Fuel economy vs speed

Discussion in 'Powerboats' started by rattleandbang, Jan 11, 2016.

  1. rattleandbang
    Joined: Apr 2015
    Posts: 74
    Likes: 2, Points: 0, Legacy Rep: 22
    Location: Victoria BC

    rattleandbang Junior Member

    I hear you. Because of course the RV tranny's purpose is to match the appropriate power output of the engine with various speeds of the vehicle, keeping the engine close to an ideal RPM through dramatically changing loads.

    I think I'm starting to understand. So to use yet another inappropriate auto example, driving a planing hull at displacement speeds and low RPM, is equivalent to operating a heavy truck in 5th gear at ten miles an hour? Is this what you meant by lugging? Does the boat really have such a heavy load on a 200hp engine doing only hull speed?
     
  2. Mr Efficiency
    Joined: Oct 2010
    Posts: 7,302
    Likes: 227, Points: 63, Legacy Rep: 702
    Location: Australia

    Mr Efficiency Senior Member

    I don't think you have a problem unless you push it to the point where wave-making becomes more noticeable, there may be as little as one knot between doing it easy, and being put under strain. 5 knots shouldn't cause any dramas.
     
  3. rattleandbang
    Joined: Apr 2015
    Posts: 74
    Likes: 2, Points: 0, Legacy Rep: 22
    Location: Victoria BC

    rattleandbang Junior Member

    Yeah, maybe it's more when trying to do 8 or 10 knots at 2000 RPMs and the bow is skyward pushing a wall of water. You can really feel it working then. But at 1400 RPM the throttle is just barely open, which suggests it's not working at all. My experience of lugging is when the load greatly exceeds the power the engine is capable of producing at that RPM. Generally you have full throttle but very little response, and RPMs slower than they should be at the throttle setting.
     
  4. Mr Efficiency
    Joined: Oct 2010
    Posts: 7,302
    Likes: 227, Points: 63, Legacy Rep: 702
    Location: Australia

    Mr Efficiency Senior Member

    Wind and waves will change the equation, of course. And running a planing hull at slow speeds is not really using it to best effect. I'd be wanting to get to the bottom of what is stopping your boat planing, myself.
     
  5. PAR
    Joined: Nov 2003
    Posts: 19,133
    Likes: 470, Points: 93, Legacy Rep: 3967
    Location: Eustis, FL

    PAR Yacht Designer/Builder

    Unlike a car (or RV) once your boat is at the speed desired, you're not backing off the throttle. A car gets to any desired speed and the throttle setting, is dramatically different than what was needed, to get it to that speed. Cruising along the highway, you're just barely depressing the pedal, which is enough to maintain speed. This isn't the case with continuous duty cycle applications, because the load doesn't change, unless you want to go faster or slower.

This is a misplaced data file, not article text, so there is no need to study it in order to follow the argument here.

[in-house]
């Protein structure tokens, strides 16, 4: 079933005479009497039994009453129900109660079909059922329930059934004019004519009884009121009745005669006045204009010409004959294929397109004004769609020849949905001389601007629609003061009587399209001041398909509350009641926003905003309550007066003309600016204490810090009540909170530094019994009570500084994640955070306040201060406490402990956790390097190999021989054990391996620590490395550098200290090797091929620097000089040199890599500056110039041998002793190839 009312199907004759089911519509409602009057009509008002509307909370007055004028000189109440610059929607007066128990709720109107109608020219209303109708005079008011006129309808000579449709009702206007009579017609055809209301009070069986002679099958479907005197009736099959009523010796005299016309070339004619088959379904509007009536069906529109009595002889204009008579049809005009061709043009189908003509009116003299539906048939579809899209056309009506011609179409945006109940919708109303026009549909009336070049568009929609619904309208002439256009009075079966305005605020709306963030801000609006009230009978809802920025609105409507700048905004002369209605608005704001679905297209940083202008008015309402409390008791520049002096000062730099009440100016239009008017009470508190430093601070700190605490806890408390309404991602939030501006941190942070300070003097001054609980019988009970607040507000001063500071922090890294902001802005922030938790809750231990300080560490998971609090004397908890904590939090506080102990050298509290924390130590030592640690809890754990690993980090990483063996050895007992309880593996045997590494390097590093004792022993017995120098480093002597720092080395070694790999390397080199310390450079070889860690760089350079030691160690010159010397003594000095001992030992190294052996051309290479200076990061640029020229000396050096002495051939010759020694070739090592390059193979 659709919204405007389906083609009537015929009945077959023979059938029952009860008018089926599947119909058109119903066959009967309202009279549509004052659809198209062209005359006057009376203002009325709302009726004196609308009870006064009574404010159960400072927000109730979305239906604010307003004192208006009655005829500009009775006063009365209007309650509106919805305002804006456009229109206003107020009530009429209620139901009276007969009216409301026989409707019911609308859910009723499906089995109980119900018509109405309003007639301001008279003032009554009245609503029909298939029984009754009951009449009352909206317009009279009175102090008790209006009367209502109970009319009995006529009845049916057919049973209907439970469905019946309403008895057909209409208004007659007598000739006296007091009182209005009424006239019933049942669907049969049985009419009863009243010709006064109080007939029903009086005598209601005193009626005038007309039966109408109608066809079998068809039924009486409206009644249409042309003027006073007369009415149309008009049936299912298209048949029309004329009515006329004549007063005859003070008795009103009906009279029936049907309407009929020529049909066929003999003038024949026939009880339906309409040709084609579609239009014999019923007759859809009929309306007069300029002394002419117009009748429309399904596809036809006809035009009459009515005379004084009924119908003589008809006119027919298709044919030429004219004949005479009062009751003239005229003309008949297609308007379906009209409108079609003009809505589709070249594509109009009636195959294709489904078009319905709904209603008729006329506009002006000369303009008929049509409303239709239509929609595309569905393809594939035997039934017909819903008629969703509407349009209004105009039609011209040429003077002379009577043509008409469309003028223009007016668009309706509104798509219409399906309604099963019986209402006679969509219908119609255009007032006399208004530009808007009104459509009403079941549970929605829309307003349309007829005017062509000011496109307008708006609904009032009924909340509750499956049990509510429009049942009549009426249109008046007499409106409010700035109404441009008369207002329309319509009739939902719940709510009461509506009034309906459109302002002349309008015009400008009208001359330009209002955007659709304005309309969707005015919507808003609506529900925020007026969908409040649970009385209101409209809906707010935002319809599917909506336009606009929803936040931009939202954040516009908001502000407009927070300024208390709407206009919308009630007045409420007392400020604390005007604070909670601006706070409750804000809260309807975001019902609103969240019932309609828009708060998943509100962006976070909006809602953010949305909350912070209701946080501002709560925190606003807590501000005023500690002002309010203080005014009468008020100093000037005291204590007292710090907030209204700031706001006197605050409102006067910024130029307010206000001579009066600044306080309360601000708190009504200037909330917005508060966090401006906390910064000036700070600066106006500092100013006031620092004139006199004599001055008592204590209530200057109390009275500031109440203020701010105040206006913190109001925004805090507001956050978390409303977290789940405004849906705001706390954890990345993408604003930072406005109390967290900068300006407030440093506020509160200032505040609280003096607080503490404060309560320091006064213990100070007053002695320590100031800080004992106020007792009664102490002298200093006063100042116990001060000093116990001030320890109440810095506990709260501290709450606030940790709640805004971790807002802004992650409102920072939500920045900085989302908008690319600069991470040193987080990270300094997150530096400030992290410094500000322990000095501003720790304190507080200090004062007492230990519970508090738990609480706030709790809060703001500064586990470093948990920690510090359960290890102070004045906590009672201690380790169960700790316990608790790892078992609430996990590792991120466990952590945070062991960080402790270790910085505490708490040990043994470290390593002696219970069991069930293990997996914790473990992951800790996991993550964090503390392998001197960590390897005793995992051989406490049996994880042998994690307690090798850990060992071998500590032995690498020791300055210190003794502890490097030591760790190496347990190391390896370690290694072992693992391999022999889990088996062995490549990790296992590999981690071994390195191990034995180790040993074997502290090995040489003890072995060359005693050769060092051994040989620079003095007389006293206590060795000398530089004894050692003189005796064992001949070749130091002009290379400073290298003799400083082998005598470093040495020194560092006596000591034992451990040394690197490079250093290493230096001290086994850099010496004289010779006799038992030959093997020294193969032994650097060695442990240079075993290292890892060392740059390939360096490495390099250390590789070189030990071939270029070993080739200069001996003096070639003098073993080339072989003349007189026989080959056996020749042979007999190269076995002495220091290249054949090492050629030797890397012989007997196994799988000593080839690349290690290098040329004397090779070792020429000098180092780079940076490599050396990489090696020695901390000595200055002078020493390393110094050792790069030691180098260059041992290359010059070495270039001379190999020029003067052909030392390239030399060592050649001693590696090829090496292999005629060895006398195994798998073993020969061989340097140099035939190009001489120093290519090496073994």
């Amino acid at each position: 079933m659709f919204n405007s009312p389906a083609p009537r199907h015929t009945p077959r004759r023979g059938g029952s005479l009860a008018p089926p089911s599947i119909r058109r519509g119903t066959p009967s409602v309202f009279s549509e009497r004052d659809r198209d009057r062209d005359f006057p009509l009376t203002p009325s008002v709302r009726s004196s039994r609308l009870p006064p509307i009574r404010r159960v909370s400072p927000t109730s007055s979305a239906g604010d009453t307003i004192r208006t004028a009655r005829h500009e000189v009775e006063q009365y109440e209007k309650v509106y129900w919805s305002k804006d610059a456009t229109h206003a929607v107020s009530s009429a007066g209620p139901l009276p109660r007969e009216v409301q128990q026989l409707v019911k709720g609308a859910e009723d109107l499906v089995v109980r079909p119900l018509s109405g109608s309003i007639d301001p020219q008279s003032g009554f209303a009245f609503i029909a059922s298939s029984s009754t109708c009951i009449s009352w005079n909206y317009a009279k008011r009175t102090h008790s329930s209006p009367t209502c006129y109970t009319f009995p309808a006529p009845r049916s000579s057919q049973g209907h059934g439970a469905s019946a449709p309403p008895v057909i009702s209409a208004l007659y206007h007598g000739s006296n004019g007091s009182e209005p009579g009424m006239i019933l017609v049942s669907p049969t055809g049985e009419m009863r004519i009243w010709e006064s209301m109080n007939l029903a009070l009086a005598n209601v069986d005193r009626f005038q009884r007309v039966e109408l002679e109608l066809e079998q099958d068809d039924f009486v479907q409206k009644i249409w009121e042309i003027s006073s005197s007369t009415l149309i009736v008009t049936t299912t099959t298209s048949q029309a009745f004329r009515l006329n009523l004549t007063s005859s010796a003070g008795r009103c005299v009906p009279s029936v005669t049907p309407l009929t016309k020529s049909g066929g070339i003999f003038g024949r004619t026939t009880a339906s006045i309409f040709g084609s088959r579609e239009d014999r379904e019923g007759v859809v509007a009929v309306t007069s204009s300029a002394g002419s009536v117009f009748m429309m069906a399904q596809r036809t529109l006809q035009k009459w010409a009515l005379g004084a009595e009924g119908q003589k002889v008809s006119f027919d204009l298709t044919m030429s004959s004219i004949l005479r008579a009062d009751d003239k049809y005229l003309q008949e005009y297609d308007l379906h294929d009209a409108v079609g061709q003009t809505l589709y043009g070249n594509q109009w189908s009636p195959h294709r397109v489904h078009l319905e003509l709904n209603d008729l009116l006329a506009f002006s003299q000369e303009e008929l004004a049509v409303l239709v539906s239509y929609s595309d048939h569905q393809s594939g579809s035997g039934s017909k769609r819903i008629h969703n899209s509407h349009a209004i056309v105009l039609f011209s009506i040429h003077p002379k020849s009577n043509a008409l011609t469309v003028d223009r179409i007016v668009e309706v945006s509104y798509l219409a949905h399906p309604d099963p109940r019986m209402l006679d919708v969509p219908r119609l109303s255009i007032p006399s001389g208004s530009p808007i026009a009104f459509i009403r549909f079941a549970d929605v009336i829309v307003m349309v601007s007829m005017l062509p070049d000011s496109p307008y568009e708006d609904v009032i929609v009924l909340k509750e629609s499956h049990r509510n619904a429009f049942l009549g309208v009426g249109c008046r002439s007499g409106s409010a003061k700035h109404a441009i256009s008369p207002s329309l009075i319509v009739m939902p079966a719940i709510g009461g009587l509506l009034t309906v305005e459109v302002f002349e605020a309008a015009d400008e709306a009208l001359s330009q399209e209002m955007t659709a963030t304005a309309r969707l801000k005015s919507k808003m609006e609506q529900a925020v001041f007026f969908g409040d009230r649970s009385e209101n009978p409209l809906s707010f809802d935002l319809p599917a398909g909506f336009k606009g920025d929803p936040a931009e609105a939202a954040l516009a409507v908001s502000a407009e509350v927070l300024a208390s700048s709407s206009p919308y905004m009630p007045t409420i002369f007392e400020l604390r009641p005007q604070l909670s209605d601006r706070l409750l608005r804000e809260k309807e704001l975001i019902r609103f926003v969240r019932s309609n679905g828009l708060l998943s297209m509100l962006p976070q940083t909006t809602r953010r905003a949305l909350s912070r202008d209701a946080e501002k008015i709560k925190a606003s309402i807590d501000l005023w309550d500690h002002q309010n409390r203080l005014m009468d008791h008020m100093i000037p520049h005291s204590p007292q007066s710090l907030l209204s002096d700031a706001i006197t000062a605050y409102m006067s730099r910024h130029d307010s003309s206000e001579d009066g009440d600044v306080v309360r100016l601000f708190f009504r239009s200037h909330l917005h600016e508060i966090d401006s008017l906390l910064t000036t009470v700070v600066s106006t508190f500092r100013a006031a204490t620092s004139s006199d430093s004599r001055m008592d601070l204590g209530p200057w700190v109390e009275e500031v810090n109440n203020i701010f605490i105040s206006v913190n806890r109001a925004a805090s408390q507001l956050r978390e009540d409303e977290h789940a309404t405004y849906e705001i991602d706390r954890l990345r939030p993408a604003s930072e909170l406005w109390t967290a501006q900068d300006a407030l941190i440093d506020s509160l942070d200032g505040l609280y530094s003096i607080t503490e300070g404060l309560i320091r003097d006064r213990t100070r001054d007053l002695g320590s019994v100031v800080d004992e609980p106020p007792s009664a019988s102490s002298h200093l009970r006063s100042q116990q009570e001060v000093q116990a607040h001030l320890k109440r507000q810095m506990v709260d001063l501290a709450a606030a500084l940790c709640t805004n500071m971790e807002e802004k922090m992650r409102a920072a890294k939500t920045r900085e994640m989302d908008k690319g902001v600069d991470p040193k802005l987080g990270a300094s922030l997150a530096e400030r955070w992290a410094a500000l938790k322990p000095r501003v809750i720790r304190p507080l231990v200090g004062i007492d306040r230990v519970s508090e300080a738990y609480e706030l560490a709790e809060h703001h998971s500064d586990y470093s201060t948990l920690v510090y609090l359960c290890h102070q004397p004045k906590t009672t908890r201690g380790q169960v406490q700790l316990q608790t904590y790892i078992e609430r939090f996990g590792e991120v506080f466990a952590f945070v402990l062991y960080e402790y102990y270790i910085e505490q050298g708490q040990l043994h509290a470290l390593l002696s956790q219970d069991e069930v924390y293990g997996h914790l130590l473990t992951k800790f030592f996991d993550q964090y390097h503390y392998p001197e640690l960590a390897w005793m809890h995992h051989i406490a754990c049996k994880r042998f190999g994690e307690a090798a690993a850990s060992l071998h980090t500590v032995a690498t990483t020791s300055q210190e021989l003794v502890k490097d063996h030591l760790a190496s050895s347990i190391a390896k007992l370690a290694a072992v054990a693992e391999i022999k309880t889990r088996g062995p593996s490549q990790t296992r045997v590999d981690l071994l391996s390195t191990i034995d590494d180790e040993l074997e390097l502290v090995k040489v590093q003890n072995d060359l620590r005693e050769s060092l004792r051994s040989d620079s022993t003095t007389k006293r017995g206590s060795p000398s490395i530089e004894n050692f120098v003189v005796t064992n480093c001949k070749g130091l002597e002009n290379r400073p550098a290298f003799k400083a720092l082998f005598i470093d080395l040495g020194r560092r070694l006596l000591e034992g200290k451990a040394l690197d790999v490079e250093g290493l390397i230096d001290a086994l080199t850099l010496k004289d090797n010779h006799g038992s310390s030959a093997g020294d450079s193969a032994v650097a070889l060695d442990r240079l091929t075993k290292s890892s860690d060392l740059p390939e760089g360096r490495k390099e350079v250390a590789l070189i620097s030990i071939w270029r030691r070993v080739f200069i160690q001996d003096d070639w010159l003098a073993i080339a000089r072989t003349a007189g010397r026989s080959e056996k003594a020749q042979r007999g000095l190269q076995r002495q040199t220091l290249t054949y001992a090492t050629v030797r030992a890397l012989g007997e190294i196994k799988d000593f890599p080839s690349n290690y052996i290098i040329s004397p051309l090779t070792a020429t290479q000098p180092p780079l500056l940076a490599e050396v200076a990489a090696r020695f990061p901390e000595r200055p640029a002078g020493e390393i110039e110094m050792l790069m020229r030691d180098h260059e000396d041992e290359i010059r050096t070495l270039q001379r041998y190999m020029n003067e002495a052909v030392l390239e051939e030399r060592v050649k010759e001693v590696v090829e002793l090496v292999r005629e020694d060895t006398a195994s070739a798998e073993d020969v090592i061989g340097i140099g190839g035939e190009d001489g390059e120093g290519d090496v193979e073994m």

Just because the throttle is barely open, doesn't mean the load is light, it just means you have a lot more potential available, with the engine and it's gearing.

    Admittedly, running at 6 MPH with a drive train capable of 30 MPH, means it's not busting it's butt much, but it does mean it's way out of it's ideal operating range, which generally should be avoided. At around 7 MPH, assuming a 25' LWL, you're starting to hit the "wall" and a lot more power is required to punch through the hump.

    Barry has hit the point I've been trying to make. In this application (the OP's) he's using a 220 HP engine in an application where a 20 - 30 HP engine would do. Will the 220 HP engine hold up, yeah, probably, but it's not going to like it much and fuel use will be considerably less what a reasonable 20 - 30 HP outboard might be. Ideally, he can change gearing to make the engine/drive more efficient for the different performance envelop or just hang an outboard, tossing the half a ton of SBC and drive, which would dramatically improve maneuverability and load capacity too.

    I too, think all this puppy needs is someone to run through the standard tune up procedures and fix it's ills, which would seem to be a deteriorating carb, though possibly a few other things as well. Then he can have his cake and eat it too, with 30 MPH capability when needed.
     
  6. 7228sedan
    Joined: Nov 2009
    Posts: 314
    Likes: 6, Points: 18, Legacy Rep: 60
    Location: New Jersey USA

    7228sedan Senior Member

    I was not referring to modern outboards that's for sure :) What is being accomplished today is completely amazing.

    I was referring to inboard or stern drive powered cruising type planing hulls.
     
  7. missinginaction